On the other hand, of the twelve nations more densely populated than the U.S., we suffer a trade deficit in manufactured goods with all but one of them – The Netherlands.  The Netherlands has an unusual economy.  As the only nation in Europe with a seaport on the Atlantic coast, it’s economy is heavily focused on trade, buying from the U.S. and then re-selling to other nations.  This is the reason that the U.S. enjoys a healthy surplus with The Netherlands.  Of the remaining eleven nations more densely populated than the U.S., our per capita trade deficits with them rank as follows:

  1. Switzerland:  -$1,859
  2. Germany:  -$822
  3. Taiwan:  -$706
  4. Japan:  -$696
  5. S. Korea:  -$496
  6. Mexico:  -$335
  7. Italy:  -$319
  8. China:  -$259
  9. France:  -$208
  10. U.K.:  -$30
  11. India:  -$11

Surprised?  If you’ve read Five Short Blasts, then you’re not surprised at all.  You understand how population density (and almost nothing else) drives trade imbalances.  When expressed in per capita terms, our enormous trade deficit with China (enormous because of its sheer size and population) seems rather mundane.  Others are much worse because they are much more densely populated than China.  In fact, if we plot our per capita trade deficit in manufactured goods versus population density, we find that the data follows a line that describes a logarithmic decay in our balance of trade as population density rises:  Per Capita Balance of Trade vs. Pop Density.

As you can see, trade with nations less densely populated than the U.S. (about 86 people per square mile) will almost surely be beneficial to the U.S. and produce a trade surplus.  Trade with more densely populated nations will result in a trade deficit and a drag on the U.S. economy.  The U.S. began trading freely with the other nations on this list long before we began trading freely with China in 2000.  For those who understand the role of population density in driving trade imbalances, it would have been easy to predict the results – a huge trade deficit.  In fact, the results of our trade policy with China fall very neatly along that line.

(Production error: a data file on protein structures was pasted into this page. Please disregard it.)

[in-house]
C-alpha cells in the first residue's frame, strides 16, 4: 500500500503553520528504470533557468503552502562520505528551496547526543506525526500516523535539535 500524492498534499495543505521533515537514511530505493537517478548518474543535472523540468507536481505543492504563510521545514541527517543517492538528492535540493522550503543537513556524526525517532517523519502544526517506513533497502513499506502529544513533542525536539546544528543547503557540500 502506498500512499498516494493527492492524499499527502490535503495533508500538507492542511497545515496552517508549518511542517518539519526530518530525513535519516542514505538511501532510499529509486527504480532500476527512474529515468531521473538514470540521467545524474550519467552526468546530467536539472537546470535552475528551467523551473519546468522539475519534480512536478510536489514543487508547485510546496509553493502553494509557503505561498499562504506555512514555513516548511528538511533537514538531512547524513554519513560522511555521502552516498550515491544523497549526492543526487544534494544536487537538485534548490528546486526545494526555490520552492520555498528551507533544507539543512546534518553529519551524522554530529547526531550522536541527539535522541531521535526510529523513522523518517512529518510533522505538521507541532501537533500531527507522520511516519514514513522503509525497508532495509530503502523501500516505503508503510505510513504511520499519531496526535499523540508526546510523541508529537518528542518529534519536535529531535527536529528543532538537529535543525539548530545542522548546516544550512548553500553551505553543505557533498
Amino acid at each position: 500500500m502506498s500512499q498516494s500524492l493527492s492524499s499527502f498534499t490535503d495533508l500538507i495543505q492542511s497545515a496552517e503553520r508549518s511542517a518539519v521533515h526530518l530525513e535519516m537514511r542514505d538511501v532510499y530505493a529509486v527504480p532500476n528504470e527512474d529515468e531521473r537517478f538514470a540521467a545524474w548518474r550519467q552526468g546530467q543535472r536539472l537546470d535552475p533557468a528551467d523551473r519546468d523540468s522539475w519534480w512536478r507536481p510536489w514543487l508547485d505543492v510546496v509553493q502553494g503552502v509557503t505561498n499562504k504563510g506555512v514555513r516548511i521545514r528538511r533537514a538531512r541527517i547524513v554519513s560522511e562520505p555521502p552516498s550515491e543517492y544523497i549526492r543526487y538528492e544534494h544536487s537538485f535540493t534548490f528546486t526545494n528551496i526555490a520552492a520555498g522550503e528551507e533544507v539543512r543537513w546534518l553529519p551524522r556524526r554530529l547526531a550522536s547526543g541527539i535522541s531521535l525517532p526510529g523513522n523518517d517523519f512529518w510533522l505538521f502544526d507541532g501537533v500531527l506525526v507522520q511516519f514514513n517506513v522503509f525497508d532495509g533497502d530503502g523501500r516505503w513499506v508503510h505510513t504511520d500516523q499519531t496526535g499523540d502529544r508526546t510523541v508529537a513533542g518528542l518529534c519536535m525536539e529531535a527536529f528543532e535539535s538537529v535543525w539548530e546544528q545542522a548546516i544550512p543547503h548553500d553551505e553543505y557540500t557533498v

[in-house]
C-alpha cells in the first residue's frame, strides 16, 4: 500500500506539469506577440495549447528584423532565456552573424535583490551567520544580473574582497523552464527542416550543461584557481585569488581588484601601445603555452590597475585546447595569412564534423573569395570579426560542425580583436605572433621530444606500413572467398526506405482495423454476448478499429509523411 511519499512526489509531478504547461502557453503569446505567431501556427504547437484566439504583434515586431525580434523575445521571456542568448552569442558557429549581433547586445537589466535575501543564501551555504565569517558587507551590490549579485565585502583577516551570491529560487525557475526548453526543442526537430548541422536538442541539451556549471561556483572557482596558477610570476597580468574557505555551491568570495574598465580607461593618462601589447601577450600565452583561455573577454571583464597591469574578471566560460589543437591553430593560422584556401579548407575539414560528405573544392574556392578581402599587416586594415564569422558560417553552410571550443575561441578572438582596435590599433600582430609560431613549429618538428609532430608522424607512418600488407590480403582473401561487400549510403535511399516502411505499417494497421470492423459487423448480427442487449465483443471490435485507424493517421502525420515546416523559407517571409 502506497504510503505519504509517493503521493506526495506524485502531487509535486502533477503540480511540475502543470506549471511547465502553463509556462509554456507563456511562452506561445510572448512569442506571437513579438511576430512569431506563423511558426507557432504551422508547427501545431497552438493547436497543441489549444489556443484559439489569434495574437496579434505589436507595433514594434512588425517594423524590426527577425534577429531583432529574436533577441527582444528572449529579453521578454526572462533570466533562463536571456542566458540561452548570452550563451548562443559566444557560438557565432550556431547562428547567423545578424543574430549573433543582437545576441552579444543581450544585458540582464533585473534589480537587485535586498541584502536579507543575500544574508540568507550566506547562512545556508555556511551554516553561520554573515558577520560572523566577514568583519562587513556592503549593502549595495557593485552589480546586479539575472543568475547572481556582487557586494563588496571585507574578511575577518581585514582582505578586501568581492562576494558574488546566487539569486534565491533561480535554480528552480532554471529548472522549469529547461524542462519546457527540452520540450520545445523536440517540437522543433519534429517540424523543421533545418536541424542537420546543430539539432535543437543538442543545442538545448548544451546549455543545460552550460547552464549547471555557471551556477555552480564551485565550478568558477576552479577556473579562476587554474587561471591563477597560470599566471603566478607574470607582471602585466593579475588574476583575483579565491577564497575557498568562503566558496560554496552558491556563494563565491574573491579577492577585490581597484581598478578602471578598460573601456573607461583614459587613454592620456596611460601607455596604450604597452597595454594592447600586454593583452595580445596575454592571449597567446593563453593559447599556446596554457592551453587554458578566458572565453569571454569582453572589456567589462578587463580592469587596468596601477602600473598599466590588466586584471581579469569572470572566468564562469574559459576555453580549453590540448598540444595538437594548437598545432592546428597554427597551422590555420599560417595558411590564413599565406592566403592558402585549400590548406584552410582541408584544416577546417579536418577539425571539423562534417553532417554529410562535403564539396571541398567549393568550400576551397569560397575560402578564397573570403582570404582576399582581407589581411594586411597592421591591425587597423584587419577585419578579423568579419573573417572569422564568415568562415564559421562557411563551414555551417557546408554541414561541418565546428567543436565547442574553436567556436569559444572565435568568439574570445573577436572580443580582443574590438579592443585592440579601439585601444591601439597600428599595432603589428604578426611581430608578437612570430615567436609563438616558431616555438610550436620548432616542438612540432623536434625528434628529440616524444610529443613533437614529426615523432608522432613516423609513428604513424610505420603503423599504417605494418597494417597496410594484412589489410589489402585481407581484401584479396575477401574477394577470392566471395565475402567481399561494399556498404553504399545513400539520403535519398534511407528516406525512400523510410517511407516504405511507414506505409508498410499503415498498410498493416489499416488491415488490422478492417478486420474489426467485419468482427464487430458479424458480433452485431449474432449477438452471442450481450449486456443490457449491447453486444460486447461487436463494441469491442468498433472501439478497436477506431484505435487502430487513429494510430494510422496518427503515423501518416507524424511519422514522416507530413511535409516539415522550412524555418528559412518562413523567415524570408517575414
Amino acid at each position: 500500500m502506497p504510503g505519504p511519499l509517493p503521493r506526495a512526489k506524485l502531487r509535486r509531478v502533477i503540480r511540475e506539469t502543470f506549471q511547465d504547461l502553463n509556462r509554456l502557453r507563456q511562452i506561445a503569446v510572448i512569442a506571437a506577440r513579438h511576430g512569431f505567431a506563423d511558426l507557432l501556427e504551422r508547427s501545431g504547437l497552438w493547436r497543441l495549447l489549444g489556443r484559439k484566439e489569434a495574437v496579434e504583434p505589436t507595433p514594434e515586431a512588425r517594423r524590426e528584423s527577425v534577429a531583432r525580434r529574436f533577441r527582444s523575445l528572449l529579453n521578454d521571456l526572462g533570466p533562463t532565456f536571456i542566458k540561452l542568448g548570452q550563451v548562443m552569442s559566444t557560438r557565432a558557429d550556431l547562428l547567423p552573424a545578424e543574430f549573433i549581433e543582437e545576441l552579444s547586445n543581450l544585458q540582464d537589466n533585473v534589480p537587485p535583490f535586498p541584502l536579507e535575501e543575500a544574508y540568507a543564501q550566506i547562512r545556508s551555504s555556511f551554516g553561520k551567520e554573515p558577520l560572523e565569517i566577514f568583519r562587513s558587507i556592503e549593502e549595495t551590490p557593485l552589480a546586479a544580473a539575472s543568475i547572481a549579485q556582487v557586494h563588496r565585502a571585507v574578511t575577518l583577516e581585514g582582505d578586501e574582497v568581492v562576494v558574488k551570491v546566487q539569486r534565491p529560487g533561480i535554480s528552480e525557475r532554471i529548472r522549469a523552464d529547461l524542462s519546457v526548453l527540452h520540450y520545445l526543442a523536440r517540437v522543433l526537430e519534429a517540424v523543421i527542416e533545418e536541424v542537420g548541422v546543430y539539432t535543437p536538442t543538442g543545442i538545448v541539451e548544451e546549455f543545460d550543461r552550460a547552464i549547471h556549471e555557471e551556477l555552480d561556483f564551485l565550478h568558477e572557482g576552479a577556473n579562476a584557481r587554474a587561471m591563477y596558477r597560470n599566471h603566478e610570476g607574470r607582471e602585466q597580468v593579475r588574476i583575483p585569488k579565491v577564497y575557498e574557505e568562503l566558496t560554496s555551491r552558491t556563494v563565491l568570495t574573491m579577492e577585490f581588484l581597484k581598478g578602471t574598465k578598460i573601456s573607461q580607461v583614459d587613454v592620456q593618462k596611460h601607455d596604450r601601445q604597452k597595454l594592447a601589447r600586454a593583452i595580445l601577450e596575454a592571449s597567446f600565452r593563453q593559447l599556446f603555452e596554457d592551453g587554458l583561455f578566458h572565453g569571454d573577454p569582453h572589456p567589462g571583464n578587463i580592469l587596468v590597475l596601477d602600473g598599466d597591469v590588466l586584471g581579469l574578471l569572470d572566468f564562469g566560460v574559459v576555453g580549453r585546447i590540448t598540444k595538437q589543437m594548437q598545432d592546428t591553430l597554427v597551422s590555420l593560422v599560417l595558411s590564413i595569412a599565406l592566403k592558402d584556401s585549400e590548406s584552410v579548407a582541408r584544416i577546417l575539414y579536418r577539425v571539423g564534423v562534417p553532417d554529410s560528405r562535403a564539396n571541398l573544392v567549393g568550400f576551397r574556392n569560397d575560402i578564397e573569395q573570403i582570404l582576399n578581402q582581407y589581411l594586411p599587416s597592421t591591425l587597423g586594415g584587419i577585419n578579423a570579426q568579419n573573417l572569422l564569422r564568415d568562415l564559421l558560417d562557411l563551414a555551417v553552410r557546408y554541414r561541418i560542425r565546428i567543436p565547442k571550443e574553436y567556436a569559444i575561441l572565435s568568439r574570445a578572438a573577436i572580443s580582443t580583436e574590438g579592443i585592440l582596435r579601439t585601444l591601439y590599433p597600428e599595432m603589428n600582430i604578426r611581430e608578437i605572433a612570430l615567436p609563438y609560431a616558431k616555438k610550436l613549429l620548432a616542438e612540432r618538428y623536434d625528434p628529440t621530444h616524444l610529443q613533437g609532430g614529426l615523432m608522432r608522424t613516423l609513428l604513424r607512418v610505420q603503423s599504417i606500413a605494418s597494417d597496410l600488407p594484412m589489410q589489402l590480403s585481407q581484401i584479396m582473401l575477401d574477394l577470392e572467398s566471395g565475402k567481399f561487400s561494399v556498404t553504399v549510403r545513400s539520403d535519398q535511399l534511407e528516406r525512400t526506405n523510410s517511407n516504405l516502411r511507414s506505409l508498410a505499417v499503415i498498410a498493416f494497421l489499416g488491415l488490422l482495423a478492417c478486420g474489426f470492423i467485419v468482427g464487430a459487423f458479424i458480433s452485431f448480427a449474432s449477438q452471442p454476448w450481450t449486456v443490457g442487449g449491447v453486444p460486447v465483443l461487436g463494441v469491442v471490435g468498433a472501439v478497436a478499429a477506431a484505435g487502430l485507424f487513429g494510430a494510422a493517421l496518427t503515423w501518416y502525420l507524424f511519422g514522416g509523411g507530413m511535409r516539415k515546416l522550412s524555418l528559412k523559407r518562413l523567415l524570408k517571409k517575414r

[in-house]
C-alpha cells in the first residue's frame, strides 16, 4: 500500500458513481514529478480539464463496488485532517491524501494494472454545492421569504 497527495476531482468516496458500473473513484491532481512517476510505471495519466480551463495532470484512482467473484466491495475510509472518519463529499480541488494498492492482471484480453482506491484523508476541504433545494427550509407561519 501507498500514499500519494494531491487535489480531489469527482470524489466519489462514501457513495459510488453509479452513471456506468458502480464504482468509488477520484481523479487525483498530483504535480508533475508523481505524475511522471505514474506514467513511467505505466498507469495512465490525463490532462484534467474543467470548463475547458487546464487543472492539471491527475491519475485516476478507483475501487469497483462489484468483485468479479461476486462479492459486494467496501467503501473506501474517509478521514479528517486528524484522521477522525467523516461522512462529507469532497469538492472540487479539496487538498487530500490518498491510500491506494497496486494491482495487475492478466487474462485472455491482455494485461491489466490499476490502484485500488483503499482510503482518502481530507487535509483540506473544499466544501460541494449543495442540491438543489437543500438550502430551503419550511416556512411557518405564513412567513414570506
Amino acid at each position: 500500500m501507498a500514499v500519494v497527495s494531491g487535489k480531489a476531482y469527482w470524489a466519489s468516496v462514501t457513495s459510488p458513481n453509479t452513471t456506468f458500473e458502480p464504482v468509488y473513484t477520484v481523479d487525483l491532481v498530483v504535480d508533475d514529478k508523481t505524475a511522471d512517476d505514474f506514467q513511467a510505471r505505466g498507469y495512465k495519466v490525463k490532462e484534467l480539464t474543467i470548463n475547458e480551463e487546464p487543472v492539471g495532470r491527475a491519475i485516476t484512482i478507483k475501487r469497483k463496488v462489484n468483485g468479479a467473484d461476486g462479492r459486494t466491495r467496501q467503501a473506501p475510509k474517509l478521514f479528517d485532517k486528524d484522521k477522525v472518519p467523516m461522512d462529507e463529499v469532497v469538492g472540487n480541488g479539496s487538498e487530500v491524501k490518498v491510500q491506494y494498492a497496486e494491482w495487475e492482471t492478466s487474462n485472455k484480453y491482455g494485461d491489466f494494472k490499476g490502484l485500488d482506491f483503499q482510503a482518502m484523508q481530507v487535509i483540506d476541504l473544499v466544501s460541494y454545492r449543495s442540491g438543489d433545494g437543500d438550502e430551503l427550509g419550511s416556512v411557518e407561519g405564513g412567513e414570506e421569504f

Some argue that trade deficits are caused by low wages in places like China.  Look again at the above list.  Low wages?  Not in Switzerland.  And not in most of the other nations on that list.  In fact, wages in China have risen dramatically and our deficit with them has only gotten worse.  To better understand the real relationship between wages and trade, take a look at this chart that plots PPP (purchasing power parity, analogous to average wages) vs. our balance of trade with our top fifteen trade partners:  Per Capita Balance of Trade vs. PPP.  The truth is that when trading with very poor nations (where wages are very low), we experience neither a large trade deficit or surplus.  As you can see, the relationship between trade imbalance and the wealth of nations forms an almost perfect “V”.  On the right side of the chart (which represents trade surpluses), the per capita surpluses grow larger as the wealth of our trading partner increases.  On the left side of the chart (representing trade deficits), the deficits with wealthy nations are larger than those with poor nations.

When you think about it, this makes sense.  Those nations on the right side (the surplus side) of the chart are less densely populated nations.  Their citizens are capable of consuming products and they are resource-rich, enabling them to produce products and have a self-sufficient economy.  Because they are wealthy, they are able to import products from America.  The right side of the chart, however, is populated with very densely populated nations where their citizens have insufficient space to consume at a high level, and they are resource-poor.  They are heavily dependent on manufacturing for export to sustain viable economies.  Poor people can’t buy and import products.  That’s why there are no big trade deficits (in per capita terms) with poor nations.  Once manufacturing is introduced into their economies, however, wages begin to rise and they are then able to begin importing some products.  That’s why the trade deficits are larger with wealthier nations – because our trade deficit has made them wealthier.  It should be noted, however, that the trade deficit we have with them is never reversed.  Regardless of how wealthy they become through manufacturing for export, it is still impossible for them to consume at a high level.